At least Georgia’s D'Andre Swift didn't have to wait around long Friday.
Swift was finally picked in the second round of the NFL draft. The 5-foot-8, 212-pound junior from Philadelphia was chosen by the Detroit Lions with the 35th pick overall. That is the same spot as former Bulldog Nick Chubb in 2018.
In Detroit, Swift will join another ex-Georgia player, quarterback Matt Stafford. He'll also be paired with former Auburn Tigers running back Kerryon Johnson.
“First thing that comes to my mind is Barry Sanders," Swift said on a conference call with reporters. “One of my favorite backs of all time. Everybody always talked about him. I started watching film, watching highlights, and just looking at stats and they were remarkable, unbelievable. As I got kind of older I tried to (emulate) my game to be like his any way possible. I just love watching him."
Swift had been projected as a possible mid-first round selection coming into the draft on Thursday. As it turned out, no running backs were taken in the round until the 32nd and final pick. But the Super Bowl champion Kansas City Chiefs went with LSU's Clyde Edwards-Helaire instead of Swift, who many analysts thought was the top back in this year's draft.
Nevertheless, Swift's short wait did nothing to tarnish Georgia's claim to the label of ‘RBU’. Swift became the fourth Bulldogs back in the last five years to be drafted in the first two rounds. Hence, ‘RBU’, or Running Back University.
Todd Gurley and Sony Michel were the first-rounders in that group. Georgia coach Kirby Smart argues that number should be three first rounders since he claims Chubb “should’ve been a first-round pick” in 2018. Chubb finished second in the NFL in rushing last year.
Swift continues a long tradition of the Bulldogs producing NFL-worthy running backs. Georgia football sent out via its Twitter feed a list of its running backs who either got the early call from the NFL or proved incredibly productive once they got there. That list goes all the way back to the 1940s, when Charley Trippi and Frank Sinkwich were back-to-back No. 1 overall picks, and includes fellow first-rounders Garrison Hearst, Rodney Hampton, Tim Worley, Knowshon Moreno and Robert Edwards.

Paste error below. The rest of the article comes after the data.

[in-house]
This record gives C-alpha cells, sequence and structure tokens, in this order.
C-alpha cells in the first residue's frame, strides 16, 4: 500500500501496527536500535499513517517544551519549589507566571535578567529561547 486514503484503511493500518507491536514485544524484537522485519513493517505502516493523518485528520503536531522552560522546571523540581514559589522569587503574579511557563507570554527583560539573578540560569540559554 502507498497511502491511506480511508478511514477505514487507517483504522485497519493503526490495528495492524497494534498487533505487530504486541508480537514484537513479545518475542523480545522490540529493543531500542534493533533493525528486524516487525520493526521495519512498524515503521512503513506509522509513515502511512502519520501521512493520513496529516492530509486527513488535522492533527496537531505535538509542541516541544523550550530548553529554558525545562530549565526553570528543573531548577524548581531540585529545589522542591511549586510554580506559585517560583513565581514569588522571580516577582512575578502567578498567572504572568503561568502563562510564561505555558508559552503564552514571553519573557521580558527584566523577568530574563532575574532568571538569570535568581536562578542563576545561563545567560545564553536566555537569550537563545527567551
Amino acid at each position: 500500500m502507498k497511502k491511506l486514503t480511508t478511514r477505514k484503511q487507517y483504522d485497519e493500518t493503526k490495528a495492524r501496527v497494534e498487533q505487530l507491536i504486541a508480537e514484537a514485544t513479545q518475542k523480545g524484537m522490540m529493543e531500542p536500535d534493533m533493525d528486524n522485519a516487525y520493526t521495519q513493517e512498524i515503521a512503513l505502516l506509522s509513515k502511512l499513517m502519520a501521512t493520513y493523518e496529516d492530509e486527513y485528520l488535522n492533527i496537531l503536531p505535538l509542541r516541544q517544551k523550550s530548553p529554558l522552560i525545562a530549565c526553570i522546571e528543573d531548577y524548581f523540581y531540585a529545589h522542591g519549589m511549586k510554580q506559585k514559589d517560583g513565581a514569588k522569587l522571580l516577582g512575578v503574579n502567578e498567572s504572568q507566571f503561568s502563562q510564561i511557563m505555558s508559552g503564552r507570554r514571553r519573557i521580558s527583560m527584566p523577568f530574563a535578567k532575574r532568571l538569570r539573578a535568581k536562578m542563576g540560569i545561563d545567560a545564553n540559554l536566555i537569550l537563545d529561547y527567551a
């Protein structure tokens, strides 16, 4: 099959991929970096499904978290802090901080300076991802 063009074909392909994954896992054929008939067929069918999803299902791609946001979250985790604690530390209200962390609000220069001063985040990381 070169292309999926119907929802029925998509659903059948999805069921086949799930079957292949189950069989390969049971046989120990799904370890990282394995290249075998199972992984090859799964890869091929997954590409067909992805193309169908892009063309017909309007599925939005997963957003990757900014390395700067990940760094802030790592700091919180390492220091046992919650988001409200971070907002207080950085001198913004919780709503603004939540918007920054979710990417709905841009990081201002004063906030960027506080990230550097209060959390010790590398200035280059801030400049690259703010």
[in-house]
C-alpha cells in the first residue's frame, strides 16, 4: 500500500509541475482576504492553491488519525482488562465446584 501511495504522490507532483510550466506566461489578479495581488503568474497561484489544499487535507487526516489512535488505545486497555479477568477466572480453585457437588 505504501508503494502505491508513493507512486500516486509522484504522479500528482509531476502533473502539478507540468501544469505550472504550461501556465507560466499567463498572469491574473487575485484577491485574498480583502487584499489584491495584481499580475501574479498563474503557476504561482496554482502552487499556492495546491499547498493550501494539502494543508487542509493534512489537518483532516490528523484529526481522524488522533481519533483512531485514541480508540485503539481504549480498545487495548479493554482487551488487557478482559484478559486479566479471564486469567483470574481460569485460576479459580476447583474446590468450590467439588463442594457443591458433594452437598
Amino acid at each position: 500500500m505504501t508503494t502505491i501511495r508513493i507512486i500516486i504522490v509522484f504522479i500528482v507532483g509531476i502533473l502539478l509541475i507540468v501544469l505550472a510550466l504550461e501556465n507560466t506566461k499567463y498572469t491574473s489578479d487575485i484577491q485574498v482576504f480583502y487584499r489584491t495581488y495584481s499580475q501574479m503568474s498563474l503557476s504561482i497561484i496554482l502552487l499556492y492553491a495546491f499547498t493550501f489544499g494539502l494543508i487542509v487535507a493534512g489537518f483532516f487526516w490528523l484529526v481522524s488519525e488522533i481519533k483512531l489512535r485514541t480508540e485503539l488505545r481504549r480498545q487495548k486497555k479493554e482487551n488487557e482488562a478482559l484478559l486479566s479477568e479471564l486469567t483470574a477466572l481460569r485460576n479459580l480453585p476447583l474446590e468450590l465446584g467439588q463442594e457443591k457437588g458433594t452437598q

Not included on that list is the incomparable Herschel Walker, who actually started his career as the first-ever pick in the fledgling USFL. Four years later, Walker would go on to a record-setting 12-year career in the NFL.
This past season, Swift became the fifth running back in UGA history to break the 1,000-yard rushing barrier in back-to-back seasons. He had 1,218 yards rushing and 216 receiving with a total of eight touchdowns. Those numbers would have been much higher had Swift not been injured at the end of this season. He was limited to six touches and eight total plays in his final two games because of a shoulder injury.
When Swift announced on January 3 that he was turning pro as a junior, he left UGA with 2,885 yards rushing and 666 receiving. That ranks seventh on the school’s all-time rushing list, just behind Lars Tate (3,017) and just ahead of Moreno (2,734).
More impressive is that Swift’s first season was spent as a third-team backup to Chubb and Michel as they led the Bulldogs to the national championship game. But while Swift’s contributions were limited that first year, his impact wasn't. He was Georgia's leading rusher and had an electric 77-yard touchdown run in the SEC Championship game victory over Auburn in 2017 and was named freshman All-SEC with 616 yards.